Me either. And chances are you don’t need it anymore. But managing team/department documents on traditional shared drives has challenges like this all the time, with management, retention, content ownership, etc. SharePoint, however, can greatly assist in keeping your content current, relevant and organized.

Of course making the switch from shared, common network drives to SharePoint can be intimidating. But the benefits of doing so are well worth the effort to make your team work more efficiently. This post will highlight 10 features in SharePoint you can’t necessarily get from shared network drives:

Part One:

  1. Version history
  2. Approvals/Administration
  3. Check-in/Check-out
  4. Co-editing
  5. Archiving & retention

Part Two:

  1. Sharing and security
  2. Remote access
  3. Metadata and views
  4. Workflows & alerts
  5. Sync & export

Continue reading “10 reasons putting team/department documents in SharePoint is better than shared drives: Part 1”

Convert SharePoint documents to PDF using Microsoft Flow

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Edited Dec 10, 2018 to include “for a selected item” function in modern sites.

Can you convert SharePoint documents to PDF without leaving SharePoint? Heck, yeah!

Basically we’ll create this flow:

  1. “When a file is created or modified” in SP -OR- “For a selected item”
  2. Create document in OneDrive for Business -OR- OneDrive
  3. Convert document (OneDrive action in Flow)
  4. Create document in SP

It’s a bit of a hack but we get exactly the result often requested: convert SharePoint docs to PDF automatically. Here’s how to set this up. A video walkthrough using the “created/modified” trigger is available at the bottom of this post.

Continue reading “Convert SharePoint documents to PDF using Microsoft Flow”

Automating item-level permissions in SharePoint document libraries and lists

workflowitemlevelpermissions

Item-level permissions come in handy for a number of situations. Here are some examples and food for thought:

  • Travel plans are submitted to a list, but only those in people columns (supervisor, director, traveler) are allowed to see or find the plan by search.
  • Allow “content owners” to edit documents, and everyone else to view only.
  • Allow non-admin individuals to set editing permissions for documents or list items by populating a people column

Using a SharePoint Designer 2010 Workflow and an impersonation step, we can:

  • Add list item permissions
  • Inherit list item parent permissions
  • Remove list item permissions
  • Replace list item permissions

This tutorial will use the “replace list item permissions” action. Whenever you’re replacing permissions, you must remember to INCLUDE YOURSELF or admin individuals in the replacement permissions or you won’t be able to access the content or help with troubleshooting. Let’s begin!

Continue reading “Automating item-level permissions in SharePoint document libraries and lists”

SharePoint solution: “Coercion warning: user or group does not have a valid e-mail address”

CoercionWarning

While there are likely a number of causes to this problem, I’m writing in regard to a specific scenario in which a SharePoint Designer 2010 workflow automatically replaces item-level permissions for a document based on the contents of a people column. It’s possible this solution will apply to a different scenario, however, so read on.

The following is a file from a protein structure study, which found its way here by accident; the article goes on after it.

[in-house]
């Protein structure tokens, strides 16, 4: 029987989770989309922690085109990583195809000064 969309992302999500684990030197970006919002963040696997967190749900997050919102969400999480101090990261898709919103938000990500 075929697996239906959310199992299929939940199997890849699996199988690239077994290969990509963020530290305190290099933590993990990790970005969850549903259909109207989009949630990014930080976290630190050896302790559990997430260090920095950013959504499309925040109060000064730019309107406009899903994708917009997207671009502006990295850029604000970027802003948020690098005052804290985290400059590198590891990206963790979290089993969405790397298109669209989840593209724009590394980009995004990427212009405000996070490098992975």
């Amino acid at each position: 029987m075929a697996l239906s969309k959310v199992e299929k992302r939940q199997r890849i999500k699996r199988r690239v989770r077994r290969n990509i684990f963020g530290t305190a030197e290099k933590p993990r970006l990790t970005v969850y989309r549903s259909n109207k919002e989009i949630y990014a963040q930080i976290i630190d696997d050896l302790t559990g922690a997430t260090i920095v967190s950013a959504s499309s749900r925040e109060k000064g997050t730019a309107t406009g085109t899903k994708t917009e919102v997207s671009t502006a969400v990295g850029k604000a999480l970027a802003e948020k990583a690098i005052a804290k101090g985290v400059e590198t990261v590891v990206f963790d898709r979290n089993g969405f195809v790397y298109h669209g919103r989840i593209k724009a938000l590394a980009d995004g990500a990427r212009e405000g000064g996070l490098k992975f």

The people column’s settings are multiple selection, people AND groups as can be seen here. This is absolutely fine (multiple selection, mixing of permission groups with individuals). You may just note the warning in red in the screenshot below:

“Earlier versions of client programs might not support a Person or Group field that allows multiple selections. Adding this field might block those programs from saving documents to this library.”

column.PNG

In your workflow, just make sure you’re returning your people column “As String” and not any of the semi-colon delimited options. That’s all there is to it. Publish the revision and run the workflow again (and you may need/wish to go in and end any workflows that errored out but are still “running”). Best of luck!

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“Edit in Word” (or Excel) not opening document in Office 365, or “Read-Only” status upon opening and trying to save changes

When working in Office 365 or SharePoint and you open a document for editing, you get two choices. Edit in Word (or Excel) or Edit in Browser. Editing in browser is typically a safe route but it doesn’t give you full functionality like the clients will.

The issue I’m discussing here is when a user tries to edit a document from SharePoint using the client (not Edit in Browser) the client opens to a blank, gray background (no document) or doesn’t open at all. This is likely an account conflict in syncing or accessing.

In other cases, the document may open, but as read-only. If that’s the case, it’s likely permissions-related. You might first check the user’s specific permissions in SharePoint. Sometimes because of broken (not inherited) permissions, or partial access to a site, users are able to edit in browser, but not in the client. If this is your situation, it could well be the cause.

Hopefully this is a simple fix for you, but as it’s become clear to me a number of times with this issue it can be quite complicated. I have a couple fixes, though the second is less ideal. If anyone else has run into this and would like to offer their experience, please do so in the comments.

Continue reading ““Edit in Word” (or Excel) not opening document in Office 365, or “Read-Only” status upon opening and trying to save changes”